Southeastern Conference fans are different, he said, ``a lot more passionate'' than their brethren in the Big Ten Conference.
``I moved here 19 years ago. I went to my first LSU game 15 years ago. That was it,'' the younger Boatman said. ``As far as I was concerned, there was no other football on the planet.''
His dad, wearing Ohio State colors, was inclined to agree.
``They do a lot of tailgating in Ohio, but not to the extent these guys do,'' Lou Boatman said, looking around and shaking his head. ``This is hardcore.''
``It's just an opportunity to get everybody together,'' he said between sips of a coozie-covered beer. ``We get down here and have our home away from home. It makes it really easy when you've got your kitchen, your bathroom and everything else with you.''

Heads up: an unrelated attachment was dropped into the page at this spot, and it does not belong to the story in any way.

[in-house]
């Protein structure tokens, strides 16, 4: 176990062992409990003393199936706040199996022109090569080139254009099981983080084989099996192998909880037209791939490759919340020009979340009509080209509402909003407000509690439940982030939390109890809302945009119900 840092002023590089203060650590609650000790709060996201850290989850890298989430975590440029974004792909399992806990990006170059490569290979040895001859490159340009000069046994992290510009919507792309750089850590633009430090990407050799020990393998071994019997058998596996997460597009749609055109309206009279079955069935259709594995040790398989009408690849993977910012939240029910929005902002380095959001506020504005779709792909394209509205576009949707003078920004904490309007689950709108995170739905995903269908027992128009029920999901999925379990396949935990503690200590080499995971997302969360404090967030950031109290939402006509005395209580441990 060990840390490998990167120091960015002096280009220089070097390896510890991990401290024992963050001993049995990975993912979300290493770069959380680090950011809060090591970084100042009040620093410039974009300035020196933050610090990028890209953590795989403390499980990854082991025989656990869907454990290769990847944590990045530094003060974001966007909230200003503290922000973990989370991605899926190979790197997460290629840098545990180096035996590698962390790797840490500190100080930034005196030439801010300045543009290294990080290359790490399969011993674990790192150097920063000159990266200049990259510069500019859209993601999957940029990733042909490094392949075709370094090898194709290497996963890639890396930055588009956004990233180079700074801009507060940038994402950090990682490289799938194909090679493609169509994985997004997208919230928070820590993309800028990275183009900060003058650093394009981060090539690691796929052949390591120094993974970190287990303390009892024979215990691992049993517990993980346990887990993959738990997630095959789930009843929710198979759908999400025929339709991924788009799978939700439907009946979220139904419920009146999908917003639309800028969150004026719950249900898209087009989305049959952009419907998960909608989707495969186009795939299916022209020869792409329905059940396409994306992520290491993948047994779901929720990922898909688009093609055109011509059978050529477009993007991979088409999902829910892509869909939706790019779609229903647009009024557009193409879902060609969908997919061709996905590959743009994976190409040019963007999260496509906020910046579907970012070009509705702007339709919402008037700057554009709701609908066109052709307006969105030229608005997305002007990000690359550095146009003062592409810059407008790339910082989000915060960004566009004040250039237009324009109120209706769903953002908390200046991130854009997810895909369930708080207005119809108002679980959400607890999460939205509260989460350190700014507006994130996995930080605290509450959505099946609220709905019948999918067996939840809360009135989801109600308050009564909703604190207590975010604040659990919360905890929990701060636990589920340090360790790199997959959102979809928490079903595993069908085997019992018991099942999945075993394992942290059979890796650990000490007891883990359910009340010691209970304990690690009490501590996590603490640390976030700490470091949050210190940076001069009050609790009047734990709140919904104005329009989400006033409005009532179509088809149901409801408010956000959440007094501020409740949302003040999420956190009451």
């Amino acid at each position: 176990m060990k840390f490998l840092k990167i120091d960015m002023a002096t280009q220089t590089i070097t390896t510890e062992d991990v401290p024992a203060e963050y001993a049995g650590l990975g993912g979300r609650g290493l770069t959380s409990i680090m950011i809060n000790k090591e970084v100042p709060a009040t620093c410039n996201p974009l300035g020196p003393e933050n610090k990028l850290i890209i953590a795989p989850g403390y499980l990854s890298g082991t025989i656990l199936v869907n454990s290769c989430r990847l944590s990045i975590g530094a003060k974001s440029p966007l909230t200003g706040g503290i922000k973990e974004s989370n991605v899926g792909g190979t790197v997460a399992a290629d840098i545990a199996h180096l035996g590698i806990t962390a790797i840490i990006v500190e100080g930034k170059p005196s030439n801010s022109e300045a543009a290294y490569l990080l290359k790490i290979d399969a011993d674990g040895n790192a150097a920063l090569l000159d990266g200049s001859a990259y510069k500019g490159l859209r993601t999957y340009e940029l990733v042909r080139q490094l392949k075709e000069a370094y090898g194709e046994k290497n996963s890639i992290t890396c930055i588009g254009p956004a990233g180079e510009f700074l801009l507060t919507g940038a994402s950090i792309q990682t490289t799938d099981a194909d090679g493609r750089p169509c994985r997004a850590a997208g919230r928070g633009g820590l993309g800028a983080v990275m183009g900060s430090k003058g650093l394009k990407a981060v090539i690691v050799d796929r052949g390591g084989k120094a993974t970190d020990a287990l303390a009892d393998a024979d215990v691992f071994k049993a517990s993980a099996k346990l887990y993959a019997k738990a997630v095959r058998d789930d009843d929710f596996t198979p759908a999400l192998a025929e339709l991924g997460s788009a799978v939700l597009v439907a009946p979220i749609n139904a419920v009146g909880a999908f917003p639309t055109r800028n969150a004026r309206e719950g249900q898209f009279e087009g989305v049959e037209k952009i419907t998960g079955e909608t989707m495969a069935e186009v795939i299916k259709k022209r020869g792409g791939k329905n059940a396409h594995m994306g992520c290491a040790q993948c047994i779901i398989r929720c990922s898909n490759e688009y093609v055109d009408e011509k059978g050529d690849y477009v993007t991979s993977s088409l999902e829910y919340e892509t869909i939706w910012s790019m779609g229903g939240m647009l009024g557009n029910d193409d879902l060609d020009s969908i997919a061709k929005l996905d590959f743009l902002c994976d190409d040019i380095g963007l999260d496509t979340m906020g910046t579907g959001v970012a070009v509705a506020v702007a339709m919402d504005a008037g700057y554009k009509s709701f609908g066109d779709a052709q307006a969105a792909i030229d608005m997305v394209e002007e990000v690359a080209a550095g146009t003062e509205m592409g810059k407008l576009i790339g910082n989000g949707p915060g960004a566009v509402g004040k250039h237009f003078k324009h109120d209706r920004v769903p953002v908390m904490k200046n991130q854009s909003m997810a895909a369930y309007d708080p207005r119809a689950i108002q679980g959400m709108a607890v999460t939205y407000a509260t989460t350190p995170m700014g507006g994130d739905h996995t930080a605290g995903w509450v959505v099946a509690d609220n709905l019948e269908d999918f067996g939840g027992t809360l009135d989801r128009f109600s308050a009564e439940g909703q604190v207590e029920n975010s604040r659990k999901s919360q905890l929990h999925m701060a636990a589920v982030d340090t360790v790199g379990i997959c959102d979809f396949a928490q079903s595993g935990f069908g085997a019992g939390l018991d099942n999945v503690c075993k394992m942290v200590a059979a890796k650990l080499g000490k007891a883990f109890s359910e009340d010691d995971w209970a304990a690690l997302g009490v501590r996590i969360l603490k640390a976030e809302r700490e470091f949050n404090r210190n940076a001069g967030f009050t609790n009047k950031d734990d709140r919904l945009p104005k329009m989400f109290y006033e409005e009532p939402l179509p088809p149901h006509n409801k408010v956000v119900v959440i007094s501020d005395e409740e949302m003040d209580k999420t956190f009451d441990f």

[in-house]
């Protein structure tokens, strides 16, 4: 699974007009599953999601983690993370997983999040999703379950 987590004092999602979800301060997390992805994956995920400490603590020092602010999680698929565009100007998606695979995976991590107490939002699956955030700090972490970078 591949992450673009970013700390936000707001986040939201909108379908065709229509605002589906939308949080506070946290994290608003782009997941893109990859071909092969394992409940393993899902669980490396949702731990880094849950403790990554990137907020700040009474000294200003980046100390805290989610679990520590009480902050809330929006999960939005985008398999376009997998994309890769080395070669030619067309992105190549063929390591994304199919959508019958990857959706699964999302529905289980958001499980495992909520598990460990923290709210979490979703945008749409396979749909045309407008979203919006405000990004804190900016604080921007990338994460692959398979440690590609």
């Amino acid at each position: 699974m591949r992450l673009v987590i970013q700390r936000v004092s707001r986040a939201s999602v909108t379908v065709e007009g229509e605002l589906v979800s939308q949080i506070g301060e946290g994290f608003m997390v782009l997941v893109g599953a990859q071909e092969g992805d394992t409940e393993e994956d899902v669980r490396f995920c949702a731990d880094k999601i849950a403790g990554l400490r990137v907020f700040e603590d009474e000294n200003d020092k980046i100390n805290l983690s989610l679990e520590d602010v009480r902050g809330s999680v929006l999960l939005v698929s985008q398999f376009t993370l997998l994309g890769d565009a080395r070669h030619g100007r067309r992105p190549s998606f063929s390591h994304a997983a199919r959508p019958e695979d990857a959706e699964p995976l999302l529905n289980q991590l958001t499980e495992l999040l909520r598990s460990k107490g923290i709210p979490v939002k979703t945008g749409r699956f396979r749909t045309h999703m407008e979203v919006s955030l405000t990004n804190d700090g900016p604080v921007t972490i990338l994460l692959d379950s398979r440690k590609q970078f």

Outside, his brother-in-law, John Boylan, was in charge of a giant grill set up on the back of a pickup truck. He had a camouflage LSU apron tied around his waist. Even his footwear, purple Crocs trimmed in gold, revealed where he stood on Monday night's game.
He flipped a huge rack of ribs and pulled back the tinfoil on a spicy batch of jambalaya.
``I missed my calling,'' said Boylan, who makes his living as a plumber. ``I should have been a chef.''
Calcagno, who bought his RV less than a year ago, was asked if he had any regrets about doling out all this money to show his support for a football team.
He paused, but just for a second.
``Maybe once the party's over and the bills come in, you say, 'Wow, do I really want to keep doing this?''' Calcagno said. ``But no, it's worth it. It's worth every penny of it.''